Hang Ten founder Duke Boyd was born in Kansas City in 1934 and began surfing at age 12 in Waikiki. In 1960 Boyd asked seamstress Doris Boeck to stitch together a durable pair of surf trunks he designed. The first-ever "board-shorts" to be capable of withstanding the rigors of surfing were an instant success with surfers and beach-goers along the California coast and the Hang Ten brand was born. For the next decade, the company's trademark horizontal stripes and personality-filled ad campaign took the surf world by storm. Boyd sold Hang Ten in 1970 and later played a roll in the success of Lightning Bolt.1  
 
  Surfing, Jack London remarked, is "a royal sport for the natural kings of earth." The greatest of those natural kings grant readers an audience in this glorious celebration of the world’s best surfers. Part exquisite picture book and travelogue to the top of the world, part biography and reference guidebook, Legends of Surfing profiles one hundred great surfers, men and women, from throughout the world. In life stories, and in exclusive interviews—which only the surfing icon Duke Boyd could have pulled off—stellar surfers such as Wayne Bartholomew, Tom Curren, Andy and Bruce Irons, Duke Kahanamoku, Dave Kalama, Gerry Lopez, Rob Machado, Mark Occhilupo, and Kelly Slater give us a rare firsthand look at what it’s like, in this crowded world, to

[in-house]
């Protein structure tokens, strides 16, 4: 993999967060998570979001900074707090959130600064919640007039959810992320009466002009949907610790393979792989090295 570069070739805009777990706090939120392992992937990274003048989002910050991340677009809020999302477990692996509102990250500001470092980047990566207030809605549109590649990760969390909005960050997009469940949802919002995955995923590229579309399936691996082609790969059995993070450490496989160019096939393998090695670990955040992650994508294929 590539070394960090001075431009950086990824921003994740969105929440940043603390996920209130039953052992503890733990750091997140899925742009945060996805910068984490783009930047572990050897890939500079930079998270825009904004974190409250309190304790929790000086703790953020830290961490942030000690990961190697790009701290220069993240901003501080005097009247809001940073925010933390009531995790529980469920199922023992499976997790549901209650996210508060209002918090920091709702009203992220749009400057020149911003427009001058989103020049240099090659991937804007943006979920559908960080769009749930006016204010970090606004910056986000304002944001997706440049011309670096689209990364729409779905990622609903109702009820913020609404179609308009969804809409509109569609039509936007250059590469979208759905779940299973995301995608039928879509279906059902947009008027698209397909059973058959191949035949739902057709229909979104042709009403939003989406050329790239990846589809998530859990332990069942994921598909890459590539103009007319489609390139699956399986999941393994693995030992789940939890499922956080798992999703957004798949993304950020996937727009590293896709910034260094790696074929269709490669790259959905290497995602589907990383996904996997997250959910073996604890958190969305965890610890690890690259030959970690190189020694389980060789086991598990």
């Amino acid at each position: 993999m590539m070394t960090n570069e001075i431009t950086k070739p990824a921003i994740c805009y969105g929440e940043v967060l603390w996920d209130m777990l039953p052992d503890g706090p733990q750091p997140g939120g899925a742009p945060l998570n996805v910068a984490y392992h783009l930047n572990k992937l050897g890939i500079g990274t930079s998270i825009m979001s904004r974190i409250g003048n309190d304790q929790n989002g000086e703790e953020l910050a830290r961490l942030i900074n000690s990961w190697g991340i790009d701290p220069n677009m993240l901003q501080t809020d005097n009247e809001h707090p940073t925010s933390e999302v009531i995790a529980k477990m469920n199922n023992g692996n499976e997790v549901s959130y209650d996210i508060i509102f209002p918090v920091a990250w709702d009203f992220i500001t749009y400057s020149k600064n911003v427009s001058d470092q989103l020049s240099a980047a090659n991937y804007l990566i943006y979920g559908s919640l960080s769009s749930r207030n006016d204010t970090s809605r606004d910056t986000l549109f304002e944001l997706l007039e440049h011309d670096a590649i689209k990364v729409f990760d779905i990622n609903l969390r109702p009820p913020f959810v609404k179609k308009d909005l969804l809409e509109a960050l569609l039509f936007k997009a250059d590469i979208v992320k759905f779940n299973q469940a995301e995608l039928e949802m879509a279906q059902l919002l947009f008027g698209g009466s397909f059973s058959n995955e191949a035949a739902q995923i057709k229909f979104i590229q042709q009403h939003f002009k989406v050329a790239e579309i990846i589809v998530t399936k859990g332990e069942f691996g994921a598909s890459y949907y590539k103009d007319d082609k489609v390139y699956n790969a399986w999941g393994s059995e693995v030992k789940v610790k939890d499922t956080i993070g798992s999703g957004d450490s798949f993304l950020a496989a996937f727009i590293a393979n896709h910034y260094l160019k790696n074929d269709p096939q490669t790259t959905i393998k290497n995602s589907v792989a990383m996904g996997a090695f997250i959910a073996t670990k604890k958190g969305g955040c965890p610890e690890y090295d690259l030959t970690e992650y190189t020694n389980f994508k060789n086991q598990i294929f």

"seek and find the perfect day, the perfect wave, and be alone with the surf and his thoughts."

(John Severson, Surfer magazine, 1960)2
 

 
What was surf culture like in the early 1960s? We speak to Duke Boyd, founder of the iconic surf clothing brand, Hang Ten. Boyd recounts where the idea for Hang Ten came from, and looks back on his contribution to the $30 billion surf industry.3
Listen to the KPBS interview
 
http://www.surf.transworld.net, Ryan Brower, July 15, 2009
http://www.surfmuseum.org, December, 2009
http://www.kpbs.org/news, Maureen Cavanaugh and Hank Cook, September 30, 2009